Date: Jun 3, 2013 3:26 AM Author: Joseph Gwinn Subject: Re: Applying Mathematica to practical problems In article <koehbr$2s6$1@smc.vnet.net>, Mark McClure

<mcmcclur@unca.edu> wrote:

> On Sat, Jun 1, 2013 at 6:27 AM, Richard Fateman <fateman@cs.berkeley.edu>

> wrote:

> > On 5/31/2013 12:16 AM, Andrzej Kozlowski wrote:

>

> >> Naive users of Mathematica practically never use arbitrary

> >> precision arithmetic.

> >

> > Practically never, but occasionally? Like slightly pregnant?

>

> While I'd prefer to steer clear of the majority of this morass, I do

> have one data point that might be useful. In fact, I wrote the

> following on sci.math.symbolic back in 2008:

> >>>> I've been teaching undergraduate students to solve numerical

> >>>> problems in calculus, differential equations, linear algebra, and

> >>>> more recently numerical analysis using Mathematica since version

> >>>> 1.2 and I don't believe I've ever seen the types of problems you

> >>>> describe arise in that setting.

>

> Well, that was five years ago and, as I've continued to teach with

> Mathematica and even developed a course *on* Mathematica, I can now

> expand on that a bit. I have now seen a novice user develope some

> serious confusion due to unexpected behavior surrounding significance

> arithmetic - once.

>

> Incidentally, the significance arithmetic was triggered, not by one of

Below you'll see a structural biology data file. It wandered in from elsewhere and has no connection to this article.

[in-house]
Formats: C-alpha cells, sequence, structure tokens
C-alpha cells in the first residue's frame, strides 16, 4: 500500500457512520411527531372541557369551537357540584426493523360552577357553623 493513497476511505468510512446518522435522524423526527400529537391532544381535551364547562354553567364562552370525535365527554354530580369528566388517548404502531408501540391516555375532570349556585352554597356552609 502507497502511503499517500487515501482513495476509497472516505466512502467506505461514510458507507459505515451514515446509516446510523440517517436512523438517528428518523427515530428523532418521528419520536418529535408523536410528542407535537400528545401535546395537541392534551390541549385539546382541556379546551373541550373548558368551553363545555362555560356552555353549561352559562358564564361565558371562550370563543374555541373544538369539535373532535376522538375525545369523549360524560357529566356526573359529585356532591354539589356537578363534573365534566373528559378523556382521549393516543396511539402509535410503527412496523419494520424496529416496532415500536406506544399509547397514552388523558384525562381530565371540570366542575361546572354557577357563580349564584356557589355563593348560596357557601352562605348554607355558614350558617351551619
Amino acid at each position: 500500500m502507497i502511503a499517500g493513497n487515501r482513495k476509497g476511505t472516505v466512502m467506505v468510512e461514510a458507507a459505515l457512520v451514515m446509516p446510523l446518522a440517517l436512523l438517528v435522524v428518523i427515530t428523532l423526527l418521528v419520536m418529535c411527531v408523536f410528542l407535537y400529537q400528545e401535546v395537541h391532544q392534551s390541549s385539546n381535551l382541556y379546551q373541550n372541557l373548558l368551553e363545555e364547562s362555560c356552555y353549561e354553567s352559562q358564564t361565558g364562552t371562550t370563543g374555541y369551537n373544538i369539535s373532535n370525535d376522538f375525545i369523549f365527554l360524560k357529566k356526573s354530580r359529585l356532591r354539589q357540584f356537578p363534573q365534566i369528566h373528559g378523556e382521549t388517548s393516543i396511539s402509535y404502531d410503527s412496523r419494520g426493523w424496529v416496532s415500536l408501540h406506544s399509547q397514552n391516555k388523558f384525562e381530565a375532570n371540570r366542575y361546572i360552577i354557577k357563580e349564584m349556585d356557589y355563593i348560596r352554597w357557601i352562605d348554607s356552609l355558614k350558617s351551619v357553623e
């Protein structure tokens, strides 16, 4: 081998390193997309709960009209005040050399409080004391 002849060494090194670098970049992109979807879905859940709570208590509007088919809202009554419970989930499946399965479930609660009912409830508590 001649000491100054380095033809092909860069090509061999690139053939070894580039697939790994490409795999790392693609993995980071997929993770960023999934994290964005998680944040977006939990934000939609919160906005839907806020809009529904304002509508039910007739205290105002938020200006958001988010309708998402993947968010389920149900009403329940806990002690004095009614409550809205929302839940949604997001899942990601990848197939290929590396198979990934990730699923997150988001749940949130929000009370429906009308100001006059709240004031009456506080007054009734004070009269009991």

> RJF's standard tricks, but by a simple bug. In versions 6 and 7 of

> Mathematica, entering AiryA[0.0] yielded a non-machine number with

> Precision $MachinePrecision, rather than a machine number with

> Precsion MachinePrecision. I was studying the structure of Julia sets

> of Airy functions with an undergraduate research student and, as you

> might imagine, it was, uhmm, inconvenient to iterate with

> high-precision numbers. Danny can verify the bug at least, as he

> fixed it.

I have to chime in here, with a story that well predates Mathematica:

In my first job, circa 1970, I learned Fortran, and was writing a

program to convert a tape written on a 16-bit machine to the 36-bit

format of the Univac 1108 mainframe. I had endless trouble with the

Univac Field() function, which allowed access to defined subfields of a

36-bit word, the the bit level. Field() could appear on either side of

the equals sign, and so was perfect for reformatting tape data. I

struggled for a week, then asked my boss, who laughed and said that the

Field function was known not to work. Oh.

I subsequently took a course on 1108 assembler language, and when I

returned the first program I wrote was an assembly-coded fortran

function that did the needed bit twiddling, the twiddling that Field()

couldn't do.

The point being that any large software entity will have errors, and

yet life goes on.

Joe Gwinn